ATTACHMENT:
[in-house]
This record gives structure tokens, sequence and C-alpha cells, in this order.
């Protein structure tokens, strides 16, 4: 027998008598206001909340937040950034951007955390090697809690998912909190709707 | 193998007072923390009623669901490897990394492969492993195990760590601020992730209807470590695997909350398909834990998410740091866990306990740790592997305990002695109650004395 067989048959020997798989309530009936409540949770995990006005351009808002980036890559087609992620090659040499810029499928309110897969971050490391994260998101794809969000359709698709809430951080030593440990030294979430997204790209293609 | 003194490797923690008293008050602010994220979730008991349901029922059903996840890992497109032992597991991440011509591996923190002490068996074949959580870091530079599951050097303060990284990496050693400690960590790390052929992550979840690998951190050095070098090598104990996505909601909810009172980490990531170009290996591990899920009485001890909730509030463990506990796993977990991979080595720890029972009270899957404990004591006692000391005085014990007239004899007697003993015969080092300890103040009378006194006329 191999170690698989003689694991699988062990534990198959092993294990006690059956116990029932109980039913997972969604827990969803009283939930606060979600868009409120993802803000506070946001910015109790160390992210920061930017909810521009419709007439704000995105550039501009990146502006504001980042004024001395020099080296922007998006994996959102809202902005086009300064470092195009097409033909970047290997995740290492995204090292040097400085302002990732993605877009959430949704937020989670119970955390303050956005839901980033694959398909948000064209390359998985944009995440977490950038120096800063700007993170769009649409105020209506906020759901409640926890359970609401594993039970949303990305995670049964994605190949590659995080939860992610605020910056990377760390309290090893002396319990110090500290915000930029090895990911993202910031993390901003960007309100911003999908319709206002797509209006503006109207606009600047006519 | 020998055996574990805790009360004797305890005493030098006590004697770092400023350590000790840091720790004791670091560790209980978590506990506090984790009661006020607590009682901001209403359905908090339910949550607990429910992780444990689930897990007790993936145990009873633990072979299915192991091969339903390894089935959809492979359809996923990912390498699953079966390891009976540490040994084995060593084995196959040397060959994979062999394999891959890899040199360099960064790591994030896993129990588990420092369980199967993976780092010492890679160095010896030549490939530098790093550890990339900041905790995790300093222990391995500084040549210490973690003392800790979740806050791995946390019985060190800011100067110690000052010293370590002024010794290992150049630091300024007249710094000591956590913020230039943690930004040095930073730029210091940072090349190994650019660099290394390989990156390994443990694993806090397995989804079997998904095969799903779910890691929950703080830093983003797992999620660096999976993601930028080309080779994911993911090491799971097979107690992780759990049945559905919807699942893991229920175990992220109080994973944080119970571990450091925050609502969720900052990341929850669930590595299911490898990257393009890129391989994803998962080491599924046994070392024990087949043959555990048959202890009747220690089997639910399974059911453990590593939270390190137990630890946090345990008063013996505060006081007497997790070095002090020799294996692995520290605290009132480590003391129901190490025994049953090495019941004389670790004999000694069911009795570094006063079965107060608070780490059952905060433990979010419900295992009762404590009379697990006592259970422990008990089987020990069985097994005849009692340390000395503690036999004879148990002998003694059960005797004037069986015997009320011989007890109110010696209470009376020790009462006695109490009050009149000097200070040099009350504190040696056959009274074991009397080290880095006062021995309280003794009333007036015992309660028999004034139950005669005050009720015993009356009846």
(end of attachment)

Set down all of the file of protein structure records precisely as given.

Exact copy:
[in-house]
This record gives structure tokens, sequence and C-alpha cells, in this order.
């Protein structure tokens, strides 16, 4: 027998008598206001909340937040950034951007955390090697809690998912909190709707 | 193998007072923390009623669901490897990394492969492993195990760590601020992730209807470590695997909350398909834990998410740091866990306990740790592997305990002695109650004395 067989048959020997798989309530009936409540949770995990006005351009808002980036890559087609992620090659040499810029499928309110897969971050490391994260998101794809969000359709698709809430951080030593440990030294979430997204790209293609 | 003194490797923690008293008050602010994220979730008991349901029922059903996840890992497109032992597991991440011509591996923190002490068996074949959580870091530079599951050097303060990284990496050693400690960590790390052929992550979840690998951190050095070098090598104990996505909601909810009172980490990531170009290996591990899920009485001890909730509030463990506990796993977990991979080595720890029972009270899957404990004591006692000391005085014990007239004899007697003993015969080092300890103040009378006194006329 191999170690698989003689694991699988062990534990198959092993294990006690059956116990029932109980039913997972969604827990969803009283939930606060979600868009409120993802803000506070946001910015109790160390992210920061930017909810521009419709007439704000995105550039501009990146502006504001980042004024001395020099080296922007998006994996959102809202902005086009300064470092195009097409033909970047290997995740290492995204090292040097400085302002990732993605877009959430949704937020989670119970955390303050956005839901980033694959398909948000064209390359998985944009995440977490950038120096800063700007993170769009649409105020209506906020759901409640926890359970609401594993039970949303990305995670049964994605190949590659995080939860992610605020910056990377760390309290090893002396319990110090500290915000930029090895990911993202910031993390901003960007309100911003999908319709206002797509209006503006109207606009600047006519 | 020998055996574990805790009360004797305890005493030098006590004697770092400023350590000790840091720790004791670091560790209980978590506990506090984790009661006020607590009682901001209403359905908090339910949550607990429910992780444990689930897990007790993936145990009873633990072979299915192991091969339903390894089935959809492979359809996923990912390498699953079966390891009976540490040994084995060593084995196959040397060959994979062999394999891959890899040199360099960064790591994030896993129990588990420092369980199967993976780092010492890679160095010896030549490939530098790093550890990339900041905790995790300093222990391995500084040549210490973690003392800790979740806050791995946390019985060190800011100067110690000052010293370590002024010794290992150049630091300024007249710094000591956590913020230039943690930004040095930073730029210091940072090349190994650019660099290394390989990156390994443990694993806090397995989804079997998904095969799903779910890691929950703080830093983003797992999620660096999976993601930028080309080779994911993911090491799971097979107690992780759990049945559905919807699942893991229920175990992220109080994973944080119970571990450091925050609502969720900052990341929850669930590595299911490898990257393009890129391989994803998962080491599924046994070392024990087949043959555990048959202890009747220690089997639910399974059911453990590593939270390190137990630890946090345990008063013996505060006081007497997790070095002090020799294996692995520290605290009132480590003391129901190490025994049953090495019941004389670790004999000694069911009795570094006063079965107060608070780490059952905060433990979010419900295992009762404590009379697990006592259970422990008990089987020990069985097994005849009692340390000395503690036999004879148990002998003694059960005797004037069986015997009320011989007890109110010696209470009376020790009462006695109490009050009149000097200070040099009350504190040696056959009274074991009397080290880095006062021995309280003794009333007036015992309660028999004034139950005669005050009720015993009356009846």